Thursday, December 13, 2007


My second child is finally here but not without some excitement. And I'm not even talking about the excitement of the delivery which you can read about in the last post.

He has a condition called Hirschsprung's Disease that makes a portion of his colon (the tail end, pun intended) not function. Which means he can't pass waste properly. If nothing's coming out, nothing can go in (no room) which was the first symptom we noticed. He wasn't holding anything down when we fed him.

On day two of my son's new life, the doctors sent him to Riley Children Hospital for diagnosis, which conveniently sat next door to the hospital he was born in. He was checked into the NICU for observation and hopefully a diagnosis, hooked up to IV's (one coming out of his head) and a suction tube down his throat to remove whatever he hasn't already vomited.

Our hearts were broken.

Before we knew he had Hirschsprung's, most cases of newborns vomiting green fluid indicates a blockage somewhere in the digestion system, usually somewhere between the stomach and end. The green is the bile in the stomach used in digestion. Since he wasn't eating anything, all that was present in the stomach was this stuff and since there's no way else out of the body, the stomach sends it back up. A blockage in the intestines is much more common than Hirschsprung but it is also more of an emergency to deal with. It can be a twist in the intestines somewhere or an actual obstruction, both of which require immediate surgery to correct.

In Hirschsprung's, the temporary solution is to install an ostomy bag while the infant grows a bit stronger and bigger, then brought back at a convenient time (convenient for the patient) to correct the deficiency with surgery. It might be several months (up to nine) after diagnosis before the big surgery is done to correct it. There's no real hurry.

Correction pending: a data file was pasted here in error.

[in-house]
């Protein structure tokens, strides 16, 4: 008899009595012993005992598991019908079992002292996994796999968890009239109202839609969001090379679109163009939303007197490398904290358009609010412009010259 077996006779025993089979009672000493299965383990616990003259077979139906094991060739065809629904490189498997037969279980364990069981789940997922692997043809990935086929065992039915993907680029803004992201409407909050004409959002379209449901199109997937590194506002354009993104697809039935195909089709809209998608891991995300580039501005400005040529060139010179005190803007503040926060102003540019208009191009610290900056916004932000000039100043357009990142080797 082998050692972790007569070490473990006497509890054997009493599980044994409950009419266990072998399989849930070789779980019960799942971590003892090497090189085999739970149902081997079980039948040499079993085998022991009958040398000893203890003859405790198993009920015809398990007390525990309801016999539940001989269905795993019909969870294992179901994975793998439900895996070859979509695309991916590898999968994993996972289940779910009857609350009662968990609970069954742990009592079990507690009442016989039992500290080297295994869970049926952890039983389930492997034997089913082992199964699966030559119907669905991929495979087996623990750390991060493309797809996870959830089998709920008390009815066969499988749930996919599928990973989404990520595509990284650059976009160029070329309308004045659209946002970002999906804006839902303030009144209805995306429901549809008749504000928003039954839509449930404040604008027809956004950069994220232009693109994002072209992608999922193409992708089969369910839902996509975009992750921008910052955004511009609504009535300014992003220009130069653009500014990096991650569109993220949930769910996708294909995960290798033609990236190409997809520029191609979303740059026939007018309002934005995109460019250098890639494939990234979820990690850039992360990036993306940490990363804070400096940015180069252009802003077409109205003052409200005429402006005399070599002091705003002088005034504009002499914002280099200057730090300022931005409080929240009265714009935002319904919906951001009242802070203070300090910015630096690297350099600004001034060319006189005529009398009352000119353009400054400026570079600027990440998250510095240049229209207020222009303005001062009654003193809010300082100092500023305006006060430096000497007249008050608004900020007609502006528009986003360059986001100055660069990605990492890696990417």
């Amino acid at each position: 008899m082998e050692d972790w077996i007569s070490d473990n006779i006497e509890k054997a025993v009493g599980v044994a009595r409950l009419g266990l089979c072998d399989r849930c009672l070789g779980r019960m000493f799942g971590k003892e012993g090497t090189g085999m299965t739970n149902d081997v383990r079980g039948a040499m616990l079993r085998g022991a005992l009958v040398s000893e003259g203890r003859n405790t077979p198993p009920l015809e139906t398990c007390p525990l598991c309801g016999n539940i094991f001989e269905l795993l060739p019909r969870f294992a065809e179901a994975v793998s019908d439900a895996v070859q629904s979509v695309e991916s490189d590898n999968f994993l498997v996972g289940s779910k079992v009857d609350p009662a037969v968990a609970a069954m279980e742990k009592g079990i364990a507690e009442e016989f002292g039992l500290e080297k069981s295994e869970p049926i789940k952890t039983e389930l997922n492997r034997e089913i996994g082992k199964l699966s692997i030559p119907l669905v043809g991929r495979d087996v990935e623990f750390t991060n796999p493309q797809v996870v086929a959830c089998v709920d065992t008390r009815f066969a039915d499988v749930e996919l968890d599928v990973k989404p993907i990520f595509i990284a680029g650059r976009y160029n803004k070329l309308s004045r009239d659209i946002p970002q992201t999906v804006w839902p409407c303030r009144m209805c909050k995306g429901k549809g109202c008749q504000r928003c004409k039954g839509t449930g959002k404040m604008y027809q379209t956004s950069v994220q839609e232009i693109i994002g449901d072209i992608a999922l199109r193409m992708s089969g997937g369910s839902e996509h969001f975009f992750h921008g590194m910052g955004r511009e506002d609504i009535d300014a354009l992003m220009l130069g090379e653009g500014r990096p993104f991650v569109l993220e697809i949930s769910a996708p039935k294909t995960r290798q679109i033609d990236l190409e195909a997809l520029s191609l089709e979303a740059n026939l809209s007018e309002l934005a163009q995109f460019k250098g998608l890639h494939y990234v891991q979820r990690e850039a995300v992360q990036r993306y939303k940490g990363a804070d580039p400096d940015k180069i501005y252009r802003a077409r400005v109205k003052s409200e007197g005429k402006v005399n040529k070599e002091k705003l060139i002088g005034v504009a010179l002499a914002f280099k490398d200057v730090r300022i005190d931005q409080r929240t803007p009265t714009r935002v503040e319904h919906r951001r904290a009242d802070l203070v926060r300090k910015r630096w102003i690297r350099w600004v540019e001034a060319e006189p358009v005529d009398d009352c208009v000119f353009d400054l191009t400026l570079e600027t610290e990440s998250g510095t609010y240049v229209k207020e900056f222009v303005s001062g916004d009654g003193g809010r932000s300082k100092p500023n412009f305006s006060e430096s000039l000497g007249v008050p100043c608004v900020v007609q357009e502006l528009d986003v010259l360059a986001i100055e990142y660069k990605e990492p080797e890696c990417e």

The surgeons discovered he had Hirschsprung's by performing a test done with a biopsy of his colon, sent to a lab and tested for a genetic defect where the nerves of the colon that function to push the waste out don't develop during gestation. The gene responsible for this is also a gene responsible for certain types of pheos, which is a condition his mother has. But it's the wrong kind of pheo. My wife's genetic defeciency is called SDHB. The Hirschsprung's gene creates pheos of MEN type. The surgeon wanted to make this connection, but the odds of a mother and son having pheos of differing types is more astronomical then any of the lottery systems in the world. It's rare enough to have a pheo. For 2 people in the same immediate family to have unrelated (non-inherited) pheos is just virtually impossible.

The one funny thing about this whole ordeal is that this hospital deals mostly with premature babies. After hauling our 10 pound full-term baby in there, he was Goliath among many David's. The wonderful nursing staff there had to readjust their expectation when picking up their newest patient and maybe their stance a little to steady themselves. Getting themselves checked for hernias after their shift was probably something they considered, I imagine.

My son was in the NICU from Tuesday December 4th until early Saturday December 8th, after which he was upgraded to the Infant Unit part of the hospital. Besides not being able to poop, the boy was too healthy to remain in NICU even though he still hadn't eaten anything since being born. During this time, Mrs. Lock was discharged from the hospital, deemed fit to return to society after her C-section. That was on Thursday the 6th.

The two hospitals are actually connected by an underground tunnel. While Mrs. Lock was in her hospital, we'd run over to visit our son in the neighboring hospital. I say run, it was actually wheel since Mrs. Lock was still recovering from C-section surgery. Imagine navigating old, smelly, creepy, dank tunnels with a patient in the wheelchair. We did some late night crossings to pay him visits. I don't know how far it was, felt like a mile of walking (pushing), but realistically it was probably closer to a quarter of a mile. Since we've been discharged though, the visits would have to be by car now.